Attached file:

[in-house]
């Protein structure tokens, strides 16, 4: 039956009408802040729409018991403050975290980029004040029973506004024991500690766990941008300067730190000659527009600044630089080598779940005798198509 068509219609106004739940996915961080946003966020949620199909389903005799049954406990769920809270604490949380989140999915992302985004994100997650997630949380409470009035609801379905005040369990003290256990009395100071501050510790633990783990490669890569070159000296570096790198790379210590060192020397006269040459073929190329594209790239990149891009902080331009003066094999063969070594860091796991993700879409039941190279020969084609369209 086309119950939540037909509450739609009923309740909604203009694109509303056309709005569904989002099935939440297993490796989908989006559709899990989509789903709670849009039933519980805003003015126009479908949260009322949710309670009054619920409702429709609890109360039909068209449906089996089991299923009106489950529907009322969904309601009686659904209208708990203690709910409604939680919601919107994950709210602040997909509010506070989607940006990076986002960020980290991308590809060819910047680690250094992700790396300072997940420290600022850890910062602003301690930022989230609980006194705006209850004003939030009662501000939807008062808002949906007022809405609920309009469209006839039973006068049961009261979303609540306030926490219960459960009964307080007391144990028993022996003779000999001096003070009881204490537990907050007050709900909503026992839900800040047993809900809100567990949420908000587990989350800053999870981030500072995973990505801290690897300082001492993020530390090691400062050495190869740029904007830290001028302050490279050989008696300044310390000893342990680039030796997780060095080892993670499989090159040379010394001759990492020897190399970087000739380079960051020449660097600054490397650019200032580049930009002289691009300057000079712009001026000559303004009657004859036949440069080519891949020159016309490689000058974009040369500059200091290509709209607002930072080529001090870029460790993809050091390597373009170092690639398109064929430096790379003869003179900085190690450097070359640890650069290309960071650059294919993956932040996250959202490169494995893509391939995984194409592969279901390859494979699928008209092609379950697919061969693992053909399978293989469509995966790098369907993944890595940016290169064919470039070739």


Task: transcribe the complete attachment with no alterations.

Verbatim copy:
[in-house]
């Protein structure tokens, strides 16, 4: 039956009408802040729409018991403050975290980029004040029973506004024991500690766990941008300067730190000659527009600044630089080598779940005798198509 068509219609106004739940996915961080946003966020949620199909389903005799049954406990769920809270604490949380989140999915992302985004994100997650997630949380409470009035609801379905005040369990003290256990009395100071501050510790633990783990490669890569070159000296570096790198790379210590060192020397006269040459073929190329594209790239990149891009902080331009003066094999063969070594860091796991993700879409039941190279020969084609369209 086309119950939540037909509450739609009923309740909604203009694109509303056309709005569904989002099935939440297993490796989908989006559709899990989509789903709670849009039933519980805003003015126009479908949260009322949710309670009054619920409702429709609890109360039909068209449906089996089991299923009106489950529907009322969904309601009686659904209208708990203690709910409604939680919601919107994950709210602040997909509010506070989607940006990076986002960020980290991308590809060819910047680690250094992700790396300072997940420290600022850890910062602003301690930022989230609980006194705006209850004003939030009662501000939807008062808002949906007022809405609920309009469209006839039973006068049961009261979303609540306030926490219960459960009964307080007391144990028993022996003779000999001096003070009881204490537990907050007050709900909503026992839900800040047993809900809100567990949420908000587990989350800053999870981030500072995973990505801290690897300082001492993020530390090691400062050495190869740029904007830290001028302050490279050989008696300044310390000893342990680039030796997780060095080892993670499989090159040379010394001759990492020897190399970087000739380079960051020449660097600054490397650019200032580049930009002289691009300057000079712009001026000559303004009657004859036949440069080519891949020159016309490689000058974009040369500059200091290509709209607002930072080529001090870029460790993809050091390597373009170092690639398109064929430096790379003869003179900085190690450097070359640890650069290309960071650059294919993956932040996250959202490169494995893509391939995984194409592969279901390859494979699928008209092609379950697919061969693992053909399978293989469509995966790098369907993944890595940016290169064919470039070739």